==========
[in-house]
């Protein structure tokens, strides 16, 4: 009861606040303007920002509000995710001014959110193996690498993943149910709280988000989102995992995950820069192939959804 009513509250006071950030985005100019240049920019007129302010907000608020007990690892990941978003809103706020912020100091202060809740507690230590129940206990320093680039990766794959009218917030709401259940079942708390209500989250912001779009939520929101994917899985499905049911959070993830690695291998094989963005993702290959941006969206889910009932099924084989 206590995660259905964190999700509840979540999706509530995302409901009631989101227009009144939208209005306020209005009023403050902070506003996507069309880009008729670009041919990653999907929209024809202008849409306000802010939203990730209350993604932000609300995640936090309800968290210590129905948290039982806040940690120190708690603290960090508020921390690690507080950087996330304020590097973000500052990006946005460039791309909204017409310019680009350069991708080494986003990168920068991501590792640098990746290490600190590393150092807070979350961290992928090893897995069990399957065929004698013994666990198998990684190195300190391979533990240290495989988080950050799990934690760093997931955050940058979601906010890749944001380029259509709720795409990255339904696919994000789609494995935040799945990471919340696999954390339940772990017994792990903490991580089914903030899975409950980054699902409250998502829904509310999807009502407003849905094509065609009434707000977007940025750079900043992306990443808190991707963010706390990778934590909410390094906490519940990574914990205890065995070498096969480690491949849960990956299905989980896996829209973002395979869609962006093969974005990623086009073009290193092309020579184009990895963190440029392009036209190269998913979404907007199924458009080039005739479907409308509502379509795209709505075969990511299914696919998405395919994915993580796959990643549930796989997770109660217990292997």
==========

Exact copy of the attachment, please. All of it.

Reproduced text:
[in-house]
């Protein structure tokens, strides 16, 4: 009861606040303007920002509000995710001014959110193996690498993943149910709280988000989102995992995950820069192939959804 009513509250006071950030985005100019240049920019007129302010907000608020007990690892990941978003809103706020912020100091202060809740507690230590129940206990320093680039990766794959009218917030709401259940079942708390209500989250912001779009939520929101994917899985499905049911959070993830690695291998094989963005993702290959941006969206889910009932099924084989 206590995660259905964190999700509840979540999706509530995302409901009631989101227009009144939208209005306020209005009023403050902070506003996507069309880009008729670009041919990653999907929209024809202008849409306000802010939203990730209350993604932000609300995640936090309800968290210590129905948290039982806040940690120190708690603290960090508020921390690690507080950087996330304020590097973000500052990006946005460039791309909204017409310019680009350069991708080494986003990168920068991501590792640098990746290490600190590393150092807070979350961290992928090893897995069990399957065929004698013994666990198998990684190195300190391979533990240290495989988080950050799990934690760093997931955050940058979601906010890749944001380029259509709720795409990255339904696919994000789609494995935040799945990471919340696999954390339940772990017994792990903490991580089914903030899975409950980054699902409250998502829904509310999807009502407003849905094509065609009434707000977007940025750079900043992306990443808190991707963010706390990778934590909410390094906490519940990574914990205890065995070498096969480690491949849960990956299905989980896996829209973002395979869609962006093969974005990623086009073009290193092309020579184009990895963190440029392009036209190269998913979404907007199924458009080039005739479907409308509502379509795209709505075969990511299914696919998405395919994915993580796959990643549930796989997770109660217990292997």